only gives grace to the humble.
Look at how often Jesus
offended people before He healed them. Once, He actually spit on the
ground, made mud and put it on a blind man’s eyes, and then told him to
walk across town that way! Imagine if you were next in the healing line
and saw what the guy before you had to do. Admit it, we each would be
looking for another healing ministry, one that is a little less
offensive! On another occasion He told a woman who came seeking her
daughter’s healing that she was an unclean dog; another time He stuck
His fingers in the ears of a man to heal his deafness. The Lord often
offended people before He healed them.
If we would
learn to humble ourselves in the offense, we would discover that the
apparent offense was, in realty, a door that led into the manifest power
of God. When Jesus called the Canaanite woman a "dog," instead of being
offended, she said, "Yes, Lord; but even the dogs feed on the crumbs"
(Matt. 15:27). When Jesus told the man to walk across town with mud in
his eyes, the man didn’t argue or ask for a more dignified healing; he
humbled himself and came back seeing. When Elisha told Naaman to dip in
the Jordan seven times, the offense wounded him. Yet when he humbled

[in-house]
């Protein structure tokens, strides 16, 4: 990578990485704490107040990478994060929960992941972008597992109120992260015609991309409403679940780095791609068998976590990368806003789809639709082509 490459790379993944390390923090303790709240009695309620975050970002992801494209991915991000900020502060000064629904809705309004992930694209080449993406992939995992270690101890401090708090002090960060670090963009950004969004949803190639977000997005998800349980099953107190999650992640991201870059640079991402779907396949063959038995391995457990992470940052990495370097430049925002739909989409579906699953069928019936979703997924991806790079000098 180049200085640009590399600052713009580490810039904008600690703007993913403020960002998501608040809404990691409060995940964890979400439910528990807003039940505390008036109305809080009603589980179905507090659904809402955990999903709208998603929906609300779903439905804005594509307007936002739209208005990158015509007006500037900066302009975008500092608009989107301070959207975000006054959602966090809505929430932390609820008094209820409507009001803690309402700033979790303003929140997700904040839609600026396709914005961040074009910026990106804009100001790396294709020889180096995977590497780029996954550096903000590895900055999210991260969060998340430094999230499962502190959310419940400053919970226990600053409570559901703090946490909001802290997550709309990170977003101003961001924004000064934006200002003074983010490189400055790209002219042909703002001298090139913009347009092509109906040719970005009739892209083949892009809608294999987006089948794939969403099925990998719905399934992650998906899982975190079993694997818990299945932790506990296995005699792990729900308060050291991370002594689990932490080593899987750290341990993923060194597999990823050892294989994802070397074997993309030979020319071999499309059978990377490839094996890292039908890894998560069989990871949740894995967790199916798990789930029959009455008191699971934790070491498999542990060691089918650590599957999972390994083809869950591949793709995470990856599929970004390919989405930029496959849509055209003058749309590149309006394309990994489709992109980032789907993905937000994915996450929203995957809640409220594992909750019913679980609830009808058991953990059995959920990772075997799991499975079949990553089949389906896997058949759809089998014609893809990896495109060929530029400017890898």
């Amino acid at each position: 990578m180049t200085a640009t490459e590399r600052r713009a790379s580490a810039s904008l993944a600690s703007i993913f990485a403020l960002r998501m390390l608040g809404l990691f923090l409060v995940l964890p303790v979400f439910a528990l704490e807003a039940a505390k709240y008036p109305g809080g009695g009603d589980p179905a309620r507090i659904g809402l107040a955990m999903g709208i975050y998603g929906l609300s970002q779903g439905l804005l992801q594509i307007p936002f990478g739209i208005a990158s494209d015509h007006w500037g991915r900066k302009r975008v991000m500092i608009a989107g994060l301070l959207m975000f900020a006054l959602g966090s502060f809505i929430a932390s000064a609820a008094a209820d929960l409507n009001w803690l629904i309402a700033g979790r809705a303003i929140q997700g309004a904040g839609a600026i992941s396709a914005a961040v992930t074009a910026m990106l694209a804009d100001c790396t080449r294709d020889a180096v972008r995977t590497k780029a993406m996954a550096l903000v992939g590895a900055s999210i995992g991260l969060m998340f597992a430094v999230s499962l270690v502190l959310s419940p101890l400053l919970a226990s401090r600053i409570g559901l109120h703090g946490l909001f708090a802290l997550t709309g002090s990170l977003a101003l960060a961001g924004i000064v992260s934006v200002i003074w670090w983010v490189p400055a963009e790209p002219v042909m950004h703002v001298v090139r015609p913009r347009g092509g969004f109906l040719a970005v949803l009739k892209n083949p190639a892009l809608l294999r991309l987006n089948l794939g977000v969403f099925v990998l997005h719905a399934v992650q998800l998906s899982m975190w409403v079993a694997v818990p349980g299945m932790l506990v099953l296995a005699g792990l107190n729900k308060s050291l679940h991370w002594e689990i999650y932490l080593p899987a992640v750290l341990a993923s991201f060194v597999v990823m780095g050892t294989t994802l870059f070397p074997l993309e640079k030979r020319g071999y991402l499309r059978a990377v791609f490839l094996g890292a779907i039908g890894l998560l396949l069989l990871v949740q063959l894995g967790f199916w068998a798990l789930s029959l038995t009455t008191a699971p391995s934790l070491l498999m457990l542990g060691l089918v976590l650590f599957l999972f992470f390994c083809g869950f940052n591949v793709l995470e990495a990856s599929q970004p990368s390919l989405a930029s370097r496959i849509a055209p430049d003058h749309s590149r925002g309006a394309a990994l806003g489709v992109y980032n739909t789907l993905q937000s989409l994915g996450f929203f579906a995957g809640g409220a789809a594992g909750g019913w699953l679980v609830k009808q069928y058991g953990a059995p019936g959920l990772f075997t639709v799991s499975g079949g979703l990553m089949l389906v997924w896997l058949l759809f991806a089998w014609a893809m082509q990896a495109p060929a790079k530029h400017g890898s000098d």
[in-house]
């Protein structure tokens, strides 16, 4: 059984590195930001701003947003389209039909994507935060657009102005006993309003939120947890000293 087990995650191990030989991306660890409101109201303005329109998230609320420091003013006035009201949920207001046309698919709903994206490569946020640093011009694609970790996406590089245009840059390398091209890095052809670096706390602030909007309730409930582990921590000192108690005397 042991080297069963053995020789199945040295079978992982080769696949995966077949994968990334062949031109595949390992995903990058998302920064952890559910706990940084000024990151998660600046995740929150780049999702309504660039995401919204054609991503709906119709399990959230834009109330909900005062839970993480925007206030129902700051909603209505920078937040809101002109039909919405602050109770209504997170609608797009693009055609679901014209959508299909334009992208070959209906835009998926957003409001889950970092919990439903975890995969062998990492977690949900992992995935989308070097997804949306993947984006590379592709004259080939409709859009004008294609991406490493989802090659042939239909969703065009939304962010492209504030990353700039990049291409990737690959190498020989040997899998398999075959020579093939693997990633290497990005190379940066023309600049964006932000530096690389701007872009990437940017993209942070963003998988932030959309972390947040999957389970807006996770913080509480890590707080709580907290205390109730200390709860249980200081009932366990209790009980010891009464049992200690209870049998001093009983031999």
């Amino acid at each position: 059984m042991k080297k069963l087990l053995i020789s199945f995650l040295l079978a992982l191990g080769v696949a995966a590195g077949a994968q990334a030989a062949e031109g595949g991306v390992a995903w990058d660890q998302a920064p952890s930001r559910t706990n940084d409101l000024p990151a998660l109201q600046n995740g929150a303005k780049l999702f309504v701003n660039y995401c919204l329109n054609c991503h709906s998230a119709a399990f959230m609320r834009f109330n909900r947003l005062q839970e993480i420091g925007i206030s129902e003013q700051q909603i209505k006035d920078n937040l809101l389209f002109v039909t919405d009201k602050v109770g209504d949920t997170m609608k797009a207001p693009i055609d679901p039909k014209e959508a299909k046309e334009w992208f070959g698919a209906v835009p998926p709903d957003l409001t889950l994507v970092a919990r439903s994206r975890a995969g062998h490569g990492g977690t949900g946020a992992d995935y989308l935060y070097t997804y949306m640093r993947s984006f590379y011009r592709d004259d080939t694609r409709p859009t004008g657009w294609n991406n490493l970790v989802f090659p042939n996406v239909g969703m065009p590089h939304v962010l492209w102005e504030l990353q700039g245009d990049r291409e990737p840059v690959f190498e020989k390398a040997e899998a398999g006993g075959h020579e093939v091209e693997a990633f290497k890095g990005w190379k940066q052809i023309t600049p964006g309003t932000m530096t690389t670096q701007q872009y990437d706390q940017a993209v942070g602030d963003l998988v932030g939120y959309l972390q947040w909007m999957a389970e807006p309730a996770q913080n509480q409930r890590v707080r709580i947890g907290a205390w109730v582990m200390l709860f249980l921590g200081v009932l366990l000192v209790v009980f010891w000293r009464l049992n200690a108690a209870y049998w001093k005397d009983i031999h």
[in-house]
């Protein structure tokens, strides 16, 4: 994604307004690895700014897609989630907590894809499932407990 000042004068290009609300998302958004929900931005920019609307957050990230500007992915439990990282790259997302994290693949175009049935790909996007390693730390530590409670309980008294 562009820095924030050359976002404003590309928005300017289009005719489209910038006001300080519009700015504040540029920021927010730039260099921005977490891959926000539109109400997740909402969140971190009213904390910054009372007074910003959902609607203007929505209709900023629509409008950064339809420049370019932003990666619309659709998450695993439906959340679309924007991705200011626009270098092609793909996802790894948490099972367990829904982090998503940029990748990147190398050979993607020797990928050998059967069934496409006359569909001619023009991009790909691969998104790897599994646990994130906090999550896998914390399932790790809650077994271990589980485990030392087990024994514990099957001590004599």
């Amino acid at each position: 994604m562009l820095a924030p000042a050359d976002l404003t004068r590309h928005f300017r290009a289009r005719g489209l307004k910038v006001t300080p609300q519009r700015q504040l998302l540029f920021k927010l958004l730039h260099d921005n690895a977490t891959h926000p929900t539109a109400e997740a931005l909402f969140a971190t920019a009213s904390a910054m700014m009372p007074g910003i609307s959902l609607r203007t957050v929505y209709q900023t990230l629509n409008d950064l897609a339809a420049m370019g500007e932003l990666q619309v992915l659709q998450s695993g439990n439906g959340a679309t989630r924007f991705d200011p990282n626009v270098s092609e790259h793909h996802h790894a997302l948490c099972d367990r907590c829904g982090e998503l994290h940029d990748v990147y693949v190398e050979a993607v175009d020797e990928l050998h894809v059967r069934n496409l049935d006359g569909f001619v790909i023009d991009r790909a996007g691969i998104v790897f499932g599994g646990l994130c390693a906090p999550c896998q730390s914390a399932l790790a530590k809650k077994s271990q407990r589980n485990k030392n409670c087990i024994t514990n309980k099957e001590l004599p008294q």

himself, his leprosy was replaced with the skin of a little child. His
skin became as a child because his heart, through humility, became as a
Maybe you haven’t received your healing or
breakthrough yet because to walk the path set before you is beneath your
dignity. Maybe you need to get rid of your dignity and go to that
Pentecostal or Baptist church you’ve been making fun of, then ask them
to pray for you. God wants to heal you, but He also wants to renew and
transform you with His grace.
we study what Jesus taught, it is obvious that He came to make us
"unoffendable." Consider: He says that if someone slaps you on one
cheek, offer him the other. He said to love our enemies and bless those
who curse us. What He’s really doing is showing us how an unoffendable
heart of love overcomes all adversity.
We pray, "Lord, I
want to change." To answer our prayer, He sometimes must put us in
situations that perfectly offend us. The offense itself awakens our need
of grace. Thus, the Lord precipitates change by first offending the
area of our soul He desires to transform. He does not expect us to
merely survive this adversity but to become Christlike in it. Ask
Joseph in the Old Testament: the "land of offense" became the land of
his anointing and power. Listen my friends: the destiny God has for man
unfolds or dies at the junction of offense. How we handle offense is the
key to our tomorrow.
"Those who love [God’s] law have great peace, and nothing causes them to stumble" (Ps. 119:165).
grant me that new creation heart that can walk as Jesus walked, through
a world of offenses without stumbling. I want to see everything as an
opportunity to pray, everything as an opportunity to become Christlike.
Lord help me to interpret offenses as opportunities that lead to
transformations. Grant me, Lord Jesus, the pulse and beat of Your
unoffendable heart. Amen.
Adapted from a chapter in Francis Frangipane's book A House United, available at www.arrowbookstore.com.